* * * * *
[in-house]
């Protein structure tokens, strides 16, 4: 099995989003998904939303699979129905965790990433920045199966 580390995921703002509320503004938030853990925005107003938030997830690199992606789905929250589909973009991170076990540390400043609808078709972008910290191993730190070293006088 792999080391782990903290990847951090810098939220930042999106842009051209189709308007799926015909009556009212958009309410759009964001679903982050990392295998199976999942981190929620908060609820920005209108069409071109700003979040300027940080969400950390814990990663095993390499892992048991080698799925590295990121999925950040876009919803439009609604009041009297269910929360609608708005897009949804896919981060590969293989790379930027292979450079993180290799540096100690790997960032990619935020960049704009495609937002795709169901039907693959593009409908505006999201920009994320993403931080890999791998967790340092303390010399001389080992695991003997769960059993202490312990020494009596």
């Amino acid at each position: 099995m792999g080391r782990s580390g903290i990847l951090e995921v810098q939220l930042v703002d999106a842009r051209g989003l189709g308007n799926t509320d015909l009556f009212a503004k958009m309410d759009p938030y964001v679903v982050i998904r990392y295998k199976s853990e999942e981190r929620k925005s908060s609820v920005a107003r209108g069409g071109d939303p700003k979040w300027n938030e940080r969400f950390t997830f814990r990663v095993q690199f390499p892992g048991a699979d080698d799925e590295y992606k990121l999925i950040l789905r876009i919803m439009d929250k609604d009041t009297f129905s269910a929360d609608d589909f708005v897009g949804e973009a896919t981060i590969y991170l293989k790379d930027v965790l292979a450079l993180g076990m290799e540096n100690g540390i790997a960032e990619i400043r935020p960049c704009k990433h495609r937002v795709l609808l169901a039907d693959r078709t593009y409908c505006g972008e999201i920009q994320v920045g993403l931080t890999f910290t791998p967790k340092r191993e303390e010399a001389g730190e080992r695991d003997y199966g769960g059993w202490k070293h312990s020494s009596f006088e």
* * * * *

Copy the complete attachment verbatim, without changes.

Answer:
[in-house]
């Protein structure tokens, strides 16, 4: 099995989003998904939303699979129905965790990433920045199966 580390995921703002509320503004938030853990925005107003938030997830690199992606789905929250589909973009991170076990540390400043609808078709972008910290191993730190070293006088 792999080391782990903290990847951090810098939220930042999106842009051209189709308007799926015909009556009212958009309410759009964001679903982050990392295998199976999942981190929620908060609820920005209108069409071109700003979040300027940080969400950390814990990663095993390499892992048991080698799925590295990121999925950040876009919803439009609604009041009297269910929360609608708005897009949804896919981060590969293989790379930027292979450079993180290799540096100690790997960032990619935020960049704009495609937002795709169901039907693959593009409908505006999201920009994320993403931080890999791998967790340092303390010399001389080992695991003997769960059993202490312990020494009596």
């Amino acid at each position: 099995m792999g080391r782990s580390g903290i990847l951090e995921v810098q939220l930042v703002d999106a842009r051209g989003l189709g308007n799926t509320d015909l009556f009212a503004k958009m309410d759009p938030y964001v679903v982050i998904r990392y295998k199976s853990e999942e981190r929620k925005s908060s609820v920005a107003r209108g069409g071109d939303p700003k979040w300027n938030e940080r969400f950390t997830f814990r990663v095993q690199f390499p892992g048991a699979d080698d799925e590295y992606k990121l999925i950040l789905r876009i919803m439009d929250k609604d009041t009297f129905s269910a929360d609608d589909f708005v897009g949804e973009a896919t981060i590969y991170l293989k790379d930027v965790l292979a450079l993180g076990m290799e540096n100690g540390i790997a960032e990619i400043r935020p960049c704009k990433h495609r937002v795709l609808l169901a039907d693959r078709t593009y409908c505006g972008e999201i920009q994320v920045g993403l931080t890999f910290t791998p967790k340092r191993e303390e010399a001389g730190e080992r695991d003997y199966g769960g059993w202490k070293h312990s020494s009596f006088e």